There’s no place like home.
With its database of 110 million homes in the U.S. and counting, it’s hard to remember what it was like shopping for a place to live before Zillow came along. If you do remember what it was like, then you know it was a hit and miss affair; hours spent combing the classifieds, making numerous calls and burning up tankfuls of gas looking for “for rent” and “for sale” signs. Even if you were working with a real estate agent, finding your dream home was hardly a joy.
If you’re a Zillow fan these days, you can write a thank you note to two former Microsoft employees, Richard Burton and Lloyd Fink. They had a better idea, taking raw data about the housing market and turning it to brightly colored listings that can be sorted, selected, compared and saved.
To say that Zillow’s rise was meteoric might be a bit of an understatement. The site went live Feb. 8, 2006 and within two days, it had welcomed its one millionth visitor. Within seven months, 25 million visitors had checked out their listings, though the company lightheartedly notes that it doesn’t know where all those people came from.
Today, millions of homeowners, home buyers, renters, sellers, property managers, landlords and real estate agents rely on the site for up-to-date information about homes, including their sales history, estimated value, the cost of similar homes in the neighborhood and estimated mortgage costs or rent payments.
That’s good news for Zillow.com, whose mission is to empower consumers with the information and tools they need to make smart decisions about homes, real estate and mortgages.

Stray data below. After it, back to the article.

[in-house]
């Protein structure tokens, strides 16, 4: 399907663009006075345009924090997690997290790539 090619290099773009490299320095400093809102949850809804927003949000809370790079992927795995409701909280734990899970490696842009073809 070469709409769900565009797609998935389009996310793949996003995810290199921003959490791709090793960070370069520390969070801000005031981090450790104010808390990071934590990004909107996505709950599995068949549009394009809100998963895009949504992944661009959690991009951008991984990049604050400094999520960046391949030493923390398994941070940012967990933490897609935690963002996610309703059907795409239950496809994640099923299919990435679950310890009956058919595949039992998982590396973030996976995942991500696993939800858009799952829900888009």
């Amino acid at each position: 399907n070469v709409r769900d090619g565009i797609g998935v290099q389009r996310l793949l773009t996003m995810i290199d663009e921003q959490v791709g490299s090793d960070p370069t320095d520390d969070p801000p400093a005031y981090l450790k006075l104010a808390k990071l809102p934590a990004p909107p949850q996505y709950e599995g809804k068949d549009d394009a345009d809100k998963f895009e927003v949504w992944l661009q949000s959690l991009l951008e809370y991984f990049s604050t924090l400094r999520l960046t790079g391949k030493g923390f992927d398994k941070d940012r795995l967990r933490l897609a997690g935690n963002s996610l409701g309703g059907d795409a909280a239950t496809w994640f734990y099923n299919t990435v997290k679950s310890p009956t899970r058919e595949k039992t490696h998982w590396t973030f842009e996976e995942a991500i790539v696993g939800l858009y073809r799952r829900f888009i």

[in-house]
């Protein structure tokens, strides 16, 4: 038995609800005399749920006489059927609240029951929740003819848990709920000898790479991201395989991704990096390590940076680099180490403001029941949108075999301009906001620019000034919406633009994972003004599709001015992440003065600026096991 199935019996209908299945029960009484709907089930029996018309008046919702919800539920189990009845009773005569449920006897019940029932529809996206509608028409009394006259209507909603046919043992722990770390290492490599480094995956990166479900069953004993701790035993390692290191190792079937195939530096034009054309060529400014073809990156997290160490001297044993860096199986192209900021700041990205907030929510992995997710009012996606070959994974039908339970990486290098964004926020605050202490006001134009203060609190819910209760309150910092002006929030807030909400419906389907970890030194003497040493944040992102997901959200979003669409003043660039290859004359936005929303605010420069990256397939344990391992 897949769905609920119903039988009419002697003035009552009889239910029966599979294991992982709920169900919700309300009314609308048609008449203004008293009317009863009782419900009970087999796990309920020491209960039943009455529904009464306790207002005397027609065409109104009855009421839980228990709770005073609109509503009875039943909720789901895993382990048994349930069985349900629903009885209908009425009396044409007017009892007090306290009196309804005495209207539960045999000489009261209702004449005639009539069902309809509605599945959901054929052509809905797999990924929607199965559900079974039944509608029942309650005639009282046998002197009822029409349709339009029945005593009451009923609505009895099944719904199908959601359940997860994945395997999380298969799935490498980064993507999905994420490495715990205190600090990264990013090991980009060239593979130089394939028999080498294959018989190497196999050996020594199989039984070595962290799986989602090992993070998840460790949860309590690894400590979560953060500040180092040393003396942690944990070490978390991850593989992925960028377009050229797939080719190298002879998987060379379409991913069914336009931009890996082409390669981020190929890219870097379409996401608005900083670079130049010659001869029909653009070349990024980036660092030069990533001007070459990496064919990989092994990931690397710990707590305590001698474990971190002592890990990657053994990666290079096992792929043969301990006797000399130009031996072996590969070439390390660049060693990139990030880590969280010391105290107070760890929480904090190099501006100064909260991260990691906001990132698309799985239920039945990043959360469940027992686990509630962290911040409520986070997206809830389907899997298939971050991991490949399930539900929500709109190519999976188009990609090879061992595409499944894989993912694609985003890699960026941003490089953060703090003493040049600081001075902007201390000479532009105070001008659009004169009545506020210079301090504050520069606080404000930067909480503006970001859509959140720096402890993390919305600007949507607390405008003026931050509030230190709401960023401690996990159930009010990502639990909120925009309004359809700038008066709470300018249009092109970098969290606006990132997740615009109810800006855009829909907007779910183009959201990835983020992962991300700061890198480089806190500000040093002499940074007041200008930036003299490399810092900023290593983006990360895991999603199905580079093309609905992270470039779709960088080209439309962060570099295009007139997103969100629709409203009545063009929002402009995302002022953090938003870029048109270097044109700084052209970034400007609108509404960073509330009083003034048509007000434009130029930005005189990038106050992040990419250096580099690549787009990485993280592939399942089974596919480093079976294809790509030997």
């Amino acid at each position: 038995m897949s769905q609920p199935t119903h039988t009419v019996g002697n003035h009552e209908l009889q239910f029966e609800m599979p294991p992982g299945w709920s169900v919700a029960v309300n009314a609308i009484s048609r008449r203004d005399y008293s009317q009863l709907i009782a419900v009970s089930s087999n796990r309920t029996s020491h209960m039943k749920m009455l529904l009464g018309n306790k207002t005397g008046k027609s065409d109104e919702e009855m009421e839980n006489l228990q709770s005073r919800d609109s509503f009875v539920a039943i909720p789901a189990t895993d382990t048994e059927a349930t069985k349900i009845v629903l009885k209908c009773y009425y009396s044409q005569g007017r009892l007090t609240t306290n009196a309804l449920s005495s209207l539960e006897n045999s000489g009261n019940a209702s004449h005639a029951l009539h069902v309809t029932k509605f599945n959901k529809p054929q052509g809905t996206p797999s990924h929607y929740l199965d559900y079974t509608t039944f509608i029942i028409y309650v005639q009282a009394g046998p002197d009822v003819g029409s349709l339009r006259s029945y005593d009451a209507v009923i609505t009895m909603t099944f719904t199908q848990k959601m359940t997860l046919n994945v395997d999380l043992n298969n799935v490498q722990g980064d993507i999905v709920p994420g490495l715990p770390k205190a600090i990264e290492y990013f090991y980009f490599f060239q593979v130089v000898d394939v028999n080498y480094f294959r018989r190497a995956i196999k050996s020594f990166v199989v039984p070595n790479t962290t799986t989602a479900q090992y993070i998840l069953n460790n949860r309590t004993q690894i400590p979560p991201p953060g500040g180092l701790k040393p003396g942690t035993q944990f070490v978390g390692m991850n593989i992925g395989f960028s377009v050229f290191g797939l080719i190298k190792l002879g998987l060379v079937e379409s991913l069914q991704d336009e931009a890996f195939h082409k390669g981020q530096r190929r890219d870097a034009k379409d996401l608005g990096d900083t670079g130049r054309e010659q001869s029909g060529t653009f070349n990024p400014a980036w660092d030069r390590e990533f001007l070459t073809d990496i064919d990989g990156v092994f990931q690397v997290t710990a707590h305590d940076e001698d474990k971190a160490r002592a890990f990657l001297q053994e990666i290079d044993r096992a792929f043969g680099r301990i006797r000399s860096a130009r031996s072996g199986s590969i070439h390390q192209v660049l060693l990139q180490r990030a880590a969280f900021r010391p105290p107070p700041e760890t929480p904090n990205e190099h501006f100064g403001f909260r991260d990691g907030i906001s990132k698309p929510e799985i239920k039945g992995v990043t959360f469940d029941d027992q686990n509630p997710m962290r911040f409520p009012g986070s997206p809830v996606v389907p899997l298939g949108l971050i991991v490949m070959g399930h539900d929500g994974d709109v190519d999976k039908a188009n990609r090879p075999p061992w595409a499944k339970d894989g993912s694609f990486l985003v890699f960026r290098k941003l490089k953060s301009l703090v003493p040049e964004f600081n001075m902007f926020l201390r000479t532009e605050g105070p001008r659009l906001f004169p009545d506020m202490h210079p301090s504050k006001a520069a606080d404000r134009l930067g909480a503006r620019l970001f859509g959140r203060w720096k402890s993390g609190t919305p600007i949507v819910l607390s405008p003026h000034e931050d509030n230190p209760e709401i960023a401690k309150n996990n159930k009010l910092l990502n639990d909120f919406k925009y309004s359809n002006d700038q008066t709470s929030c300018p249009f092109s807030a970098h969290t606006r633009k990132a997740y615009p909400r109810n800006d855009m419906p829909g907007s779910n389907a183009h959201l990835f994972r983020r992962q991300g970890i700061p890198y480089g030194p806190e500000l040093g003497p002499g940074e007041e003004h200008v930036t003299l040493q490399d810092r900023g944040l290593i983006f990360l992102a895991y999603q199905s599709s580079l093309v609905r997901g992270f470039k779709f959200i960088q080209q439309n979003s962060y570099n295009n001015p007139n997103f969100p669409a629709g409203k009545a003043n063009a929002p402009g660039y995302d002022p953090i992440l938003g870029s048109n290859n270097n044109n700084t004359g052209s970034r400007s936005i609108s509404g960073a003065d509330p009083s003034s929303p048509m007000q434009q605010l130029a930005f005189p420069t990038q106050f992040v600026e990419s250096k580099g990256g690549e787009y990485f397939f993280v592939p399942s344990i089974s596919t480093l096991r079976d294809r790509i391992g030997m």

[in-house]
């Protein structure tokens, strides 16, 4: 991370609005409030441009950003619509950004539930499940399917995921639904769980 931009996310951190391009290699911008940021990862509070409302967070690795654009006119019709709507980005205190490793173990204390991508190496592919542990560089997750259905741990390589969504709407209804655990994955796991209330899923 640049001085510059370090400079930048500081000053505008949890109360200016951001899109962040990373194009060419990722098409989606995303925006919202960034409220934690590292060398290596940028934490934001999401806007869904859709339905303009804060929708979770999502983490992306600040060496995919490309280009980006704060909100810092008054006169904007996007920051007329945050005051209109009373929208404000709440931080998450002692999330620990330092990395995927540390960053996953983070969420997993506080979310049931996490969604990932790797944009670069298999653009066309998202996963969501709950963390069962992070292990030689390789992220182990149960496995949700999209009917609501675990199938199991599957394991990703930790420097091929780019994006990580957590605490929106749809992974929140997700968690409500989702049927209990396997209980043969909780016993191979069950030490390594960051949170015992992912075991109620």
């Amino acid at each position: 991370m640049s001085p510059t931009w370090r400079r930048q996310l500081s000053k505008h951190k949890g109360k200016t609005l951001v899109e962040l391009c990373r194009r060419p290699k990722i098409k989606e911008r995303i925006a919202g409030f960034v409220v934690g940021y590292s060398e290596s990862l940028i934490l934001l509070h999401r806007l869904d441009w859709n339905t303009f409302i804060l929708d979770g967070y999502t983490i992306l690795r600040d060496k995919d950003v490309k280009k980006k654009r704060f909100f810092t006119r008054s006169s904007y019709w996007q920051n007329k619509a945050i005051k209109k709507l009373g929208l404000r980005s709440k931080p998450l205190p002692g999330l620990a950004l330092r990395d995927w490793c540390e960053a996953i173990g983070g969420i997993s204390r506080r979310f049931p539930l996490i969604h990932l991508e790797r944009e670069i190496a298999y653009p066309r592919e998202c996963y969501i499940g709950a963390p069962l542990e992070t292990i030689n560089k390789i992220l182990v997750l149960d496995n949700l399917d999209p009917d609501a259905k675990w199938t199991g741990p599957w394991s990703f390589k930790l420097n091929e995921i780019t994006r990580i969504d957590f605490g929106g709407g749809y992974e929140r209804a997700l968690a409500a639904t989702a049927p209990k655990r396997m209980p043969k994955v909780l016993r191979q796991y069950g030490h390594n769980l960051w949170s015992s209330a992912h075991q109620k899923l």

If you’re wondering about the name, the website was created out of the zillions of data points that make homes accessible to everyone. And since a home is more than just numbers – it’s a place where you lay your head at night – zillions and pillows were blended together and the name Zillow was formed.
Zillow.com isn’t just a listing service these days. The company has also added new features, including Zestimates, which combine a lot of raw data to create estimated values and rents for homes. Visitors can not only search for homes by address, locale, square footage or number of rooms, but also connect with mortgage professionals and real estate agents online to facilitate the purchase or rental process.
Unlike the classifieds of old, Zillow offers lots of great visuals to help visitors narrow their choices further. Visitors can zoom in and out on homes to get a lay of the land from the air or view seller, renter or real estate agent photos of the property so they not only get a description, but see what that “newly remodeled kitchen with a sub-zero freezer” actually looks like.
The company continues to reinvent itself with new offerings, including a mortgage marketplace, a mobile version of the app, a Q&A section where consumers can ask experts real estate questions and download and view market reports for 130 metropolitan areas.
Zillow.com is definitely one of Washington’s up and comers. And finding a home, rental or property will never be the same again. Thankfully.